Personal Statement
References
Aims and Objectives
• What Are Universities Looking For?
• What to Include in the Reference
• School Information
• Student Information
• Looking at Real Examples
• Further Information
• Personal Statement Tips
What Are
Universities
Looking For?
What Universities are looking for
• Potential for success at Higher Education
• Fair assessment of the student’s abilities,
achievements, skills and attributes
• As directly related as possible to the
student’s desired career path
• Evidence or examples to demonstrate
your assessment
Suitability of a prospective student
A fair analysis of the student in the
context of:
The course
• Skills, abilities and motivations?
• What have they done in school to
support their choice?
Higher Education in general
• What they can bring to the university
A particular profession or career
• Have they done their research?
Make it specific
Put any important messages
at the top of the page
Avoid generic statements
“We recommend *** to your institution”
vs
“*** would make an excellent teacher because
of her ability to interact and engage with
younger children effectively.”
Information that might help
• The student’s personal statement
and application form.
• Course prospectus pages and
information:
• Entry criteria
• Desirable student attributes
• Courses and institutions the student
has applied for.
Reference
Content
School Information
Very brief statement of the key information,
putting the reference in context of the
school/college
Prospective Student Information
Relevant and important information about the
student and their Motivations, Academic abilities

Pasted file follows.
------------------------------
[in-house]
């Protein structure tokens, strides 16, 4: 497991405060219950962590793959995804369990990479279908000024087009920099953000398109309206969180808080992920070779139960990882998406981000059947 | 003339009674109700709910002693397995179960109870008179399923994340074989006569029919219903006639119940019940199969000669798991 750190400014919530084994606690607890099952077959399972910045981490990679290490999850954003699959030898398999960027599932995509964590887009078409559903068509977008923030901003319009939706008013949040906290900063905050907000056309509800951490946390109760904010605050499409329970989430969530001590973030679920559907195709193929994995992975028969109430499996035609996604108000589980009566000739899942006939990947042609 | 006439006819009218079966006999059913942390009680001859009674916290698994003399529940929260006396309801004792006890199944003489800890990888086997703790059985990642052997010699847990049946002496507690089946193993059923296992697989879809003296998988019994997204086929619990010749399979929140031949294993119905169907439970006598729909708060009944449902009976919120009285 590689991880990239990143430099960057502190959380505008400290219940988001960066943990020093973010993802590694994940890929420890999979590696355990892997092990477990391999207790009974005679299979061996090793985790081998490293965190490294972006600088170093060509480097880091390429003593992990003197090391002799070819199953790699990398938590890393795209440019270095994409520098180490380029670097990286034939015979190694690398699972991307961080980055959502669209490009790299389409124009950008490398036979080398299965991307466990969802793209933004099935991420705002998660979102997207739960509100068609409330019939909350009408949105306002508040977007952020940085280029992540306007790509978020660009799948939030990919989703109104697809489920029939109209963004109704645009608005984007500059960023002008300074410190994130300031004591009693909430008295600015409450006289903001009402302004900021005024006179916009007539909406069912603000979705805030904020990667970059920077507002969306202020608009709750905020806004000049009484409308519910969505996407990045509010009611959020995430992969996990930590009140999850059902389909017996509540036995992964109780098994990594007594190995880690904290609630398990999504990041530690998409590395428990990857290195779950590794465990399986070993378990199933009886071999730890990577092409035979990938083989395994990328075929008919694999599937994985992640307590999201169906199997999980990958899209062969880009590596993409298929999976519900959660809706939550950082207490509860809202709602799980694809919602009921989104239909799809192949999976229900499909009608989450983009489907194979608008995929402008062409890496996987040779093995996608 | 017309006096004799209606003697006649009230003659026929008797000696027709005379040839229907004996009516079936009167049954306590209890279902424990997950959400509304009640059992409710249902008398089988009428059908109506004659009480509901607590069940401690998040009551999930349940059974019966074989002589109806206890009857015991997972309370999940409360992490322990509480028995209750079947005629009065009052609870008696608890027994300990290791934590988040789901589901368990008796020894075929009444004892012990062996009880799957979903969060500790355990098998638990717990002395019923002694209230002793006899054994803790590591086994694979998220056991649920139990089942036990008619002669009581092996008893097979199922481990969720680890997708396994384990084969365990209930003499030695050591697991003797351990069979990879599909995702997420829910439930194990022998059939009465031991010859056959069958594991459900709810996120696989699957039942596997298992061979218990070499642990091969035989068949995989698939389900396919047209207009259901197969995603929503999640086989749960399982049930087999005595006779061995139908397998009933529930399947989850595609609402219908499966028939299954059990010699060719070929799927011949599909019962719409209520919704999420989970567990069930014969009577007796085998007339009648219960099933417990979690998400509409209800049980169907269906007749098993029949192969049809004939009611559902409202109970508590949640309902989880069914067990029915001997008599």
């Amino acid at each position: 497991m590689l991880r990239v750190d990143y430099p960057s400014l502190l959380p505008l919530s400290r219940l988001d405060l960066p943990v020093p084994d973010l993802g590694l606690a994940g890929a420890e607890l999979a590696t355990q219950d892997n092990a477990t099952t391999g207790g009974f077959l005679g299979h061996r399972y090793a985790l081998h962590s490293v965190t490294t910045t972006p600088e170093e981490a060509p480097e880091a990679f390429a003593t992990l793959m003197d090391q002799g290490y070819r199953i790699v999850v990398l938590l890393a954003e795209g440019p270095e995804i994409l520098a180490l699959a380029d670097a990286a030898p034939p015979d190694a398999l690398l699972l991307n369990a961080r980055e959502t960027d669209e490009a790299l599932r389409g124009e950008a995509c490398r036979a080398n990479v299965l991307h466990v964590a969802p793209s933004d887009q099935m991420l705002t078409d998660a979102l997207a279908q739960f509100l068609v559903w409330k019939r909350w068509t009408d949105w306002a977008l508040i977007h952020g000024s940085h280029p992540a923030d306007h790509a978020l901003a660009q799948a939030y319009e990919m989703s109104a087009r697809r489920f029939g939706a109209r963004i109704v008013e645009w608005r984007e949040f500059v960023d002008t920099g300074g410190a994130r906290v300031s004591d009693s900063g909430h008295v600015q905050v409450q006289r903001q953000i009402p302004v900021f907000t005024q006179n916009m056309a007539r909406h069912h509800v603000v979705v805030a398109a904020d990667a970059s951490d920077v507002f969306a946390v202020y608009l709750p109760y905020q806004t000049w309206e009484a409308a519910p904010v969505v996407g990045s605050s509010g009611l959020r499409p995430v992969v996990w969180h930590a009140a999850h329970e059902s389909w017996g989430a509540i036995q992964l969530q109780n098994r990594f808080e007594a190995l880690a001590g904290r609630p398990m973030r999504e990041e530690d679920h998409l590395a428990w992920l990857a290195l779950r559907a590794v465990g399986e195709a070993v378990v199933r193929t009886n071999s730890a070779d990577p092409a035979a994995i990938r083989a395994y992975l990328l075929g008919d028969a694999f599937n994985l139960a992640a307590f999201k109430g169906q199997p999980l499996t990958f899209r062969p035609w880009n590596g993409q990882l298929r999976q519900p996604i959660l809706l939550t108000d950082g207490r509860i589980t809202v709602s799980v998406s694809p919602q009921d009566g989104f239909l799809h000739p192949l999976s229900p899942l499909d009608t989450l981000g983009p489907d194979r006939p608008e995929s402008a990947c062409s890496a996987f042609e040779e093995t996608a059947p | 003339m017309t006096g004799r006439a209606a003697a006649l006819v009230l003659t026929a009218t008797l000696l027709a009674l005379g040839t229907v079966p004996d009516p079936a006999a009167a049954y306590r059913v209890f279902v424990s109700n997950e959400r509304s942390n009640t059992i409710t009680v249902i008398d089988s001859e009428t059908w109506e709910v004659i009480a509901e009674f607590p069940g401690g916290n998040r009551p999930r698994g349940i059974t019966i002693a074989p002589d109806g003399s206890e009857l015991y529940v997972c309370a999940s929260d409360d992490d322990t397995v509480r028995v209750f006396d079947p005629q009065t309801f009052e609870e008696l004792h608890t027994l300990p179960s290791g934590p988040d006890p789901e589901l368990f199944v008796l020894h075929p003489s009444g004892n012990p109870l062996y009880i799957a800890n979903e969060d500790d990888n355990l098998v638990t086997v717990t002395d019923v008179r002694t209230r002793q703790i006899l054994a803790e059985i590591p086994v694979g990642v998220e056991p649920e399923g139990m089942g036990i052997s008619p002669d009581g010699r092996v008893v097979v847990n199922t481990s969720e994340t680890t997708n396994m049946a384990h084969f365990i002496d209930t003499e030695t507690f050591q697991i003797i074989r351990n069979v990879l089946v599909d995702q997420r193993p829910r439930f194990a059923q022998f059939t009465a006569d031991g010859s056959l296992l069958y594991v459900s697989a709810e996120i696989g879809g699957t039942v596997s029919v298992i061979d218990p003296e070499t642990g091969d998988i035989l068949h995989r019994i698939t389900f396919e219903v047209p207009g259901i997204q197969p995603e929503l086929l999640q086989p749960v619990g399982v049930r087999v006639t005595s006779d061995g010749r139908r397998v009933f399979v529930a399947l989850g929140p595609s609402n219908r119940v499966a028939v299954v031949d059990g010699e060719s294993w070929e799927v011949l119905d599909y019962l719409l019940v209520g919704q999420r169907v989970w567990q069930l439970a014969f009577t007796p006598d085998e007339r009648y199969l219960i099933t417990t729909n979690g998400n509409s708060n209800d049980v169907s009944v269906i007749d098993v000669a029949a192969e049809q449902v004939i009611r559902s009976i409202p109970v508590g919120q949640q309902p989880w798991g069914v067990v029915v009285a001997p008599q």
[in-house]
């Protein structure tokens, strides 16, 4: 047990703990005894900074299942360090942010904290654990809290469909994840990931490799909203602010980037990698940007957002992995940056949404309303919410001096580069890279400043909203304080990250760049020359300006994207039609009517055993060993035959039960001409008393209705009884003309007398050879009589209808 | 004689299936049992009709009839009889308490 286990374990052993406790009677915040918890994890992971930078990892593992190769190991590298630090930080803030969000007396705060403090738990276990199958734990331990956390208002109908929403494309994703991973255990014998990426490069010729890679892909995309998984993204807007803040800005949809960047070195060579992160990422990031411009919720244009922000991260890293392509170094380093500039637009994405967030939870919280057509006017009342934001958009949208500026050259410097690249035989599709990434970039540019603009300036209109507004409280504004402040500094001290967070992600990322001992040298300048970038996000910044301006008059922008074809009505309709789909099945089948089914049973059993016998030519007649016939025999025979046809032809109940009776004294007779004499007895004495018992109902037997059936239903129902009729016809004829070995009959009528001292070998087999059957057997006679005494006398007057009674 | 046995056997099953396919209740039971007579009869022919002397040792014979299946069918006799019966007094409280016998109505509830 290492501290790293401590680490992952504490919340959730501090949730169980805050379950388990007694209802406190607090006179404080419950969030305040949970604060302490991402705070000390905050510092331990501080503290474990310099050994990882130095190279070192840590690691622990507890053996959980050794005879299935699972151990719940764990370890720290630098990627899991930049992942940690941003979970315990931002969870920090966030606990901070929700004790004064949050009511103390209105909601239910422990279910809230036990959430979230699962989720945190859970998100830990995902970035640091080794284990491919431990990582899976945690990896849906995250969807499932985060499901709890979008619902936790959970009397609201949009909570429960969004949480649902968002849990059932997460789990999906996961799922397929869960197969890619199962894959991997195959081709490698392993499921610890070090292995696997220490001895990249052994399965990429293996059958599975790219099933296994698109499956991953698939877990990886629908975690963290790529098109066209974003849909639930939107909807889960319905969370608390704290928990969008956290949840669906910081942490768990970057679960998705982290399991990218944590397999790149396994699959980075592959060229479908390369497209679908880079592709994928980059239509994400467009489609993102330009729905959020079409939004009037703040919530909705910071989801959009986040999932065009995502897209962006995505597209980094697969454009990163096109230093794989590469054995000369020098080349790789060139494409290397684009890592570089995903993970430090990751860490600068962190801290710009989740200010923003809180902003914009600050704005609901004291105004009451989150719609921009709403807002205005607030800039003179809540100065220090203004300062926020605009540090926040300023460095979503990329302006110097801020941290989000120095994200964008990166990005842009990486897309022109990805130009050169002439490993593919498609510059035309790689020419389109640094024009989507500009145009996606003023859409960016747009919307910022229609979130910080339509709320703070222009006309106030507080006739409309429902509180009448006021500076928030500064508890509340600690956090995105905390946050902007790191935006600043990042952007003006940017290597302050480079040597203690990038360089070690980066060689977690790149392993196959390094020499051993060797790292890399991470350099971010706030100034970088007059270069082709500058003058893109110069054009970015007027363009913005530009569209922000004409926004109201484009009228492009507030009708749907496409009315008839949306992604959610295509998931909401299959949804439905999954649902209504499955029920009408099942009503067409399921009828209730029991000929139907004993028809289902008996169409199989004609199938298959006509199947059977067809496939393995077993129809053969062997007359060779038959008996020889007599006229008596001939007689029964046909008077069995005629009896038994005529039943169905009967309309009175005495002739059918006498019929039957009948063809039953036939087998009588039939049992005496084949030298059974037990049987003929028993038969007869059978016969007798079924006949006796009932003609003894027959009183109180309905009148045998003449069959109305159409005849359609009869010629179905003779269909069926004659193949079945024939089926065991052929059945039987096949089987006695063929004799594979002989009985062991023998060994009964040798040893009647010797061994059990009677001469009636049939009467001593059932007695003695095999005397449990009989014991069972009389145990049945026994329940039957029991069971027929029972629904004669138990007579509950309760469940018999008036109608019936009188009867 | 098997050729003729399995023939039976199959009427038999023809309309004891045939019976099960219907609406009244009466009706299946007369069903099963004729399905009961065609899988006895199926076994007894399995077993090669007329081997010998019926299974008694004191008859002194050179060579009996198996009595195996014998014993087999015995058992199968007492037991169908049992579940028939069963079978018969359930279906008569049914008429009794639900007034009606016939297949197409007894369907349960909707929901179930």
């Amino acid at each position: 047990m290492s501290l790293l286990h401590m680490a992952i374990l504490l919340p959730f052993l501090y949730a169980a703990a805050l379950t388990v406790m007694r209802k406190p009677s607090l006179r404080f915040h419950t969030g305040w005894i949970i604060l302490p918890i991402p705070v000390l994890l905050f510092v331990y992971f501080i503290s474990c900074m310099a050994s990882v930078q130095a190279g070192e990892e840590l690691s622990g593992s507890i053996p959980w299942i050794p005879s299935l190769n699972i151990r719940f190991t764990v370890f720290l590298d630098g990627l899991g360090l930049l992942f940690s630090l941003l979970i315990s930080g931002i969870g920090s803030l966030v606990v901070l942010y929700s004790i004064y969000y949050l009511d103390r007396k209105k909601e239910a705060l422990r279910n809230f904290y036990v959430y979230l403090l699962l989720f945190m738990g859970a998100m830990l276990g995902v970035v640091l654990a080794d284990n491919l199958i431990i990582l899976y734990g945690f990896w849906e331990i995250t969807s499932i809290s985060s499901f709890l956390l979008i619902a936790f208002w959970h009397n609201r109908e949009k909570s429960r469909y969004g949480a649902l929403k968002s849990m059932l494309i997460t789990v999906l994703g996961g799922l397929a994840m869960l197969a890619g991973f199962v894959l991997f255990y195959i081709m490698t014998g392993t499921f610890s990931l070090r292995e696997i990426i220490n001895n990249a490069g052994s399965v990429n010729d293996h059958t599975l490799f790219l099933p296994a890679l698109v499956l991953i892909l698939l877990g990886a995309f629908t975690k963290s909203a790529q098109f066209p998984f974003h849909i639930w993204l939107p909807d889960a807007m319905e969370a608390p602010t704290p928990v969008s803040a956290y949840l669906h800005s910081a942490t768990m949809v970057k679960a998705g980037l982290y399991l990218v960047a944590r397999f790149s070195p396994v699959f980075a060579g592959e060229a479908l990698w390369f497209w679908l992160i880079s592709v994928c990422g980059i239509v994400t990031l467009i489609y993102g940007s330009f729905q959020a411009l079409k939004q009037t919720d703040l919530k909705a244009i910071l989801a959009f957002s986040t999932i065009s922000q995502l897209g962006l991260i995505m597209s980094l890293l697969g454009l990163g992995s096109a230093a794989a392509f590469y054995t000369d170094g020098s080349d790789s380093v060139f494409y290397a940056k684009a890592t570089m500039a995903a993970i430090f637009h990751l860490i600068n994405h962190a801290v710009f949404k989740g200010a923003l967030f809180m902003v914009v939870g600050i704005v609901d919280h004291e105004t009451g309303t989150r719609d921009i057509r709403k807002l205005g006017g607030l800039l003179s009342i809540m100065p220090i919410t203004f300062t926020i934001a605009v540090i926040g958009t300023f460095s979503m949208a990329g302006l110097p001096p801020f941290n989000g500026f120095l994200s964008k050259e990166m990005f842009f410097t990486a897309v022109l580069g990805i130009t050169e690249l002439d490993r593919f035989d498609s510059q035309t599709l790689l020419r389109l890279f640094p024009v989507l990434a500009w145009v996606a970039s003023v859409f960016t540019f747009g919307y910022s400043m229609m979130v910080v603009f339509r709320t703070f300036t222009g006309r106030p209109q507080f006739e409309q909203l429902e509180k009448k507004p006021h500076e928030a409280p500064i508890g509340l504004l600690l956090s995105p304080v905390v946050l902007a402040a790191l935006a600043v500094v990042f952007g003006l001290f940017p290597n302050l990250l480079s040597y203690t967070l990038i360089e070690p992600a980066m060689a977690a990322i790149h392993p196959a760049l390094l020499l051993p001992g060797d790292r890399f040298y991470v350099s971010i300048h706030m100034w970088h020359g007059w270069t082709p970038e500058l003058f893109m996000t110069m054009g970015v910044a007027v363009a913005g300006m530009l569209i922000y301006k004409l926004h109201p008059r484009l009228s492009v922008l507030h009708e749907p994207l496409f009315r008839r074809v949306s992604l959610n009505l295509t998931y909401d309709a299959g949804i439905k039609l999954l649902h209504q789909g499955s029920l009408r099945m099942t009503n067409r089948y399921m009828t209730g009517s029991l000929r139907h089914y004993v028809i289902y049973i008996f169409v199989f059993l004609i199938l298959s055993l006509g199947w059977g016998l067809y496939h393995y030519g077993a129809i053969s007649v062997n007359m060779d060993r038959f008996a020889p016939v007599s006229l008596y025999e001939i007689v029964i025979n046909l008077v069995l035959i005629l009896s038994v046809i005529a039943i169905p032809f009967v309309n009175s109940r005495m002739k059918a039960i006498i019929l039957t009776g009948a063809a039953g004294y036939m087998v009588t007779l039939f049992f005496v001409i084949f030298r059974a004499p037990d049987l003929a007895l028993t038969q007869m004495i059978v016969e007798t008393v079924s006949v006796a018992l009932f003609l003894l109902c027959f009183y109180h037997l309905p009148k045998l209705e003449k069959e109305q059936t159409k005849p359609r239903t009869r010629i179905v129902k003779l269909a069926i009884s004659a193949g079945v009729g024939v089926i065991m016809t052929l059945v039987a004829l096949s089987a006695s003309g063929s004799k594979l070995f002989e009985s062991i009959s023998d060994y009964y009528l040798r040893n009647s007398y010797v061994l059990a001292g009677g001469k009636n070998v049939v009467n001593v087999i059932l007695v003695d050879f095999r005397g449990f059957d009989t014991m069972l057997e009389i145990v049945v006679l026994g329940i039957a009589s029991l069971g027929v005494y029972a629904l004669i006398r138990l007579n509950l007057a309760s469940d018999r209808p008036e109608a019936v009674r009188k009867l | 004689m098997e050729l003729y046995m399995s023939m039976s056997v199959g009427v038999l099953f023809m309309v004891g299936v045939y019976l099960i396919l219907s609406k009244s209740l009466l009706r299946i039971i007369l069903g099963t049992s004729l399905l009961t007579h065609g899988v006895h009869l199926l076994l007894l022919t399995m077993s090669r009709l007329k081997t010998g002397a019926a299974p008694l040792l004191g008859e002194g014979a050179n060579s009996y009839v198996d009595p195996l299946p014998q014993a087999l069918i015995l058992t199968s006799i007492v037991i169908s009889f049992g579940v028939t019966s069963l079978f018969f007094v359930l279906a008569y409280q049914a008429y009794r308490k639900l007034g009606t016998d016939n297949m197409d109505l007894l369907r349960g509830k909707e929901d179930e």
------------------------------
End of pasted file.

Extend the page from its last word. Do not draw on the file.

and achievements, Skills and abilities, Work
Placements, Additional information
School
Information
School Information
Keep it brief (A few sentences at the
most)
For Example:
The Sixth Form College offers a range of ALevel and BTEC National Diploma
qualifications to 500 sixth form students.
approximately 70 of whom go on to university
each year. All students take a critical thinking
module as part of a non-examined General
Studies Programme. 25% of our students come
from a widening participation background.
Student
Information
General Tips
• Best completed by someone who
knows the student.
• Make it specific to the student.
• Reference to their abilities,
strengths and achievements.
• Some reports can come from other
teachers…but not all.
Motivations and ambitions
• Proposed career ambitions, attitude,
motivation and commitment
• Motivation and commitment towards the
chosen course or career
• Commitment or motivation shown in the
school/college context
• Suitability for their career choice
If you are unsure of the chosen career
path of the student, talk about their
general suitability for Higher Education
Academic Achievement and Ability
• General background of academic
standard.
• Current achievements.
• Reference to subjects relating to the
courses for which they are applying.
• Relevant curriculum enrichment and
other activities.
• Potential (other than predicted grades).
Skills and abilities
• Any relevant skills or achievements.
• Powers of analysis and independent
thought – skills that will be useful in
Higher Education.
• Qualities or strengths beneficial to their
chosen course or career choice.
Work Placements
• Relevant work experience, such as work
placements, voluntary work.
• Relevant curriculum enrichment and
related skills.
• The more competitive the course the
more important this element will be.
Additional Information
Additional information:
• Any extenuating circumstances
affecting the student or their
academic achievements
Concerns for or about the student:
• Admission tutors are good at
reading between the lines
Concerns about the student
• Information or concerns about a
student can be delivered subtly